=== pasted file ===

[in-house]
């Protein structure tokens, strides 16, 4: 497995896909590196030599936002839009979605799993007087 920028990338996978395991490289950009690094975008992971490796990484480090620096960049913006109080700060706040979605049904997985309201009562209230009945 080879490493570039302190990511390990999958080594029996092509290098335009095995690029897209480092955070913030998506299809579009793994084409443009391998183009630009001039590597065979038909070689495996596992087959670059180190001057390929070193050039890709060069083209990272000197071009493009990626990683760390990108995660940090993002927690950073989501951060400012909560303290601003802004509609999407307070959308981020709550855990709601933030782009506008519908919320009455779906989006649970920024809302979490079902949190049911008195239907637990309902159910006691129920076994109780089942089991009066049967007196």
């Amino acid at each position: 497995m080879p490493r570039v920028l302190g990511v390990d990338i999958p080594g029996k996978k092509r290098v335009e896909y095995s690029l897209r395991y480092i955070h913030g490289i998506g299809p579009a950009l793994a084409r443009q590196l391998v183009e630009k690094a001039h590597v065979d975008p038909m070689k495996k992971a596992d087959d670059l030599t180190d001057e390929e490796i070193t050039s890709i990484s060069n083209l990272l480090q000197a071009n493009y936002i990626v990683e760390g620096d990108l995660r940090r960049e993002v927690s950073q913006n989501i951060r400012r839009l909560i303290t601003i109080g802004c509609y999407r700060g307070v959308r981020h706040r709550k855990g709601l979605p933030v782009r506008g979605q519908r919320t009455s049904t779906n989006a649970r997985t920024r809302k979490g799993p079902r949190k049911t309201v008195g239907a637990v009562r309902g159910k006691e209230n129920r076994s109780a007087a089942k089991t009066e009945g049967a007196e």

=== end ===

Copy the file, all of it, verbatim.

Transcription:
[in-house]
């Protein structure tokens, strides 16, 4: 497995896909590196030599936002839009979605799993007087 920028990338996978395991490289950009690094975008992971490796990484480090620096960049913006109080700060706040979605049904997985309201009562209230009945 080879490493570039302190990511390990999958080594029996092509290098335009095995690029897209480092955070913030998506299809579009793994084409443009391998183009630009001039590597065979038909070689495996596992087959670059180190001057390929070193050039890709060069083209990272000197071009493009990626990683760390990108995660940090993002927690950073989501951060400012909560303290601003802004509609999407307070959308981020709550855990709601933030782009506008519908919320009455779906989006649970920024809302979490079902949190049911008195239907637990309902159910006691129920076994109780089942089991009066049967007196």
């Amino acid at each position: 497995m080879p490493r570039v920028l302190g990511v390990d990338i999958p080594g029996k996978k092509r290098v335009e896909y095995s690029l897209r395991y480092i955070h913030g490289i998506g299809p579009a950009l793994a084409r443009q590196l391998v183009e630009k690094a001039h590597v065979d975008p038909m070689k495996k992971a596992d087959d670059l030599t180190d001057e390929e490796i070193t050039s890709i990484s060069n083209l990272l480090q000197a071009n493009y936002i990626v990683e760390g620096d990108l995660r940090r960049e993002v927690s950073q913006n989501i951060r400012r839009l909560i303290t601003i109080g802004c509609y999407r700060g307070v959308r981020h706040r709550k855990g709601l979605p933030v782009r506008g979605q519908r919320t009455s049904t779906n989006a649970r997985t920024r809302k979490g799993p079902r949190k049911t309201v008195g239907a637990v009562r309902g159910k006691e209230n129920r076994s109780a007087a089942k089991t009066e009945g049967a007196e």